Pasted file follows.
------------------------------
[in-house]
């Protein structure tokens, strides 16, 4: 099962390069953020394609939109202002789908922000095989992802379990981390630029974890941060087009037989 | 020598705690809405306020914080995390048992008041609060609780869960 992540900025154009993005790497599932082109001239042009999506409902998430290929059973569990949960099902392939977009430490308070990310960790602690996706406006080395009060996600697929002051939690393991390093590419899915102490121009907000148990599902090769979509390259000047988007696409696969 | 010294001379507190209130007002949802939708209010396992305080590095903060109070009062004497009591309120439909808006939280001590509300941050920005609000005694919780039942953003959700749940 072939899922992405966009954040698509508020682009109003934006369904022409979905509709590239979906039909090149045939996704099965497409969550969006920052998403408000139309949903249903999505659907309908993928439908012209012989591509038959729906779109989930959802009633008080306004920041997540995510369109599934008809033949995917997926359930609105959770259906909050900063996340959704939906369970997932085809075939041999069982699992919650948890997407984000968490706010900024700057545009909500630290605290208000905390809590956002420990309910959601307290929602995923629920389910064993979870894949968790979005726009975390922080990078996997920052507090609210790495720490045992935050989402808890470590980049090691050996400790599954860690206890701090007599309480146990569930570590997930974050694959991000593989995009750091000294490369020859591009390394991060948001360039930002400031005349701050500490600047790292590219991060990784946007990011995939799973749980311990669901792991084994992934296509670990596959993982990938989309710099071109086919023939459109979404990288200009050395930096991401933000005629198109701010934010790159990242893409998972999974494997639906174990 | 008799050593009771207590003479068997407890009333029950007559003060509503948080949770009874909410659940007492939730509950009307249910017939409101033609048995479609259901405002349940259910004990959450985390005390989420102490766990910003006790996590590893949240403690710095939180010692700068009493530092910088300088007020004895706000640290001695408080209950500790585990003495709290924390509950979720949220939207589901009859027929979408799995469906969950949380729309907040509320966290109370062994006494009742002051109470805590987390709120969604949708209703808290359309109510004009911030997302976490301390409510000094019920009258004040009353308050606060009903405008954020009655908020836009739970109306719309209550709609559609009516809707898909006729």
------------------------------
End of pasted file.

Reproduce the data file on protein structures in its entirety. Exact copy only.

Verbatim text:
[in-house]
């Protein structure tokens, strides 16, 4: 099962390069953020394609939109202002789908922000095989992802379990981390630029974890941060087009037989 | 020598705690809405306020914080995390048992008041609060609780869960 992540900025154009993005790497599932082109001239042009999506409902998430290929059973569990949960099902392939977009430490308070990310960790602690996706406006080395009060996600697929002051939690393991390093590419899915102490121009907000148990599902090769979509390259000047988007696409696969 | 010294001379507190209130007002949802939708209010396992305080590095903060109070009062004497009591309120439909808006939280001590509300941050920005609000005694919780039942953003959700749940 072939899922992405966009954040698509508020682009109003934006369904022409979905509709590239979906039909090149045939996704099965497409969550969006920052998403408000139309949903249903999505659907309908993928439908012209012989591509038959729906779109989930959802009633008080306004920041997540995510369109599934008809033949995917997926359930609105959770259906909050900063996340959704939906369970997932085809075939041999069982699992919650948890997407984000968490706010900024700057545009909500630290605290208000905390809590956002420990309910959601307290929602995923629920389910064993979870894949968790979005726009975390922080990078996997920052507090609210790495720490045992935050989402808890470590980049090691050996400790599954860690206890701090007599309480146990569930570590997930974050694959991000593989995009750091000294490369020859591009390394991060948001360039930002400031005349701050500490600047790292590219991060990784946007990011995939799973749980311990669901792991084994992934296509670990596959993982990938989309710099071109086919023939459109979404990288200009050395930096991401933000005629198109701010934010790159990242893409998972999974494997639906174990 | 008799050593009771207590003479068997407890009333029950007559003060509503948080949770009874909410659940007492939730509950009307249910017939409101033609048995479609259901405002349940259910004990959450985390005390989420102490766990910003006790996590590893949240403690710095939180010692700068009493530092910088300088007020004895706000640290001695408080209950500790585990003495709290924390509950979720949220939207589901009859027929979408799995469906969950949380729309907040509320966290109370062994006494009742002051109470805590987390709120969604949708209703808290359309109510004009911030997302976490301390409510000094019920009258004040009353308050606060009903405008954020009655908020836009739970109306719309209550709609559609009516809707898909006729």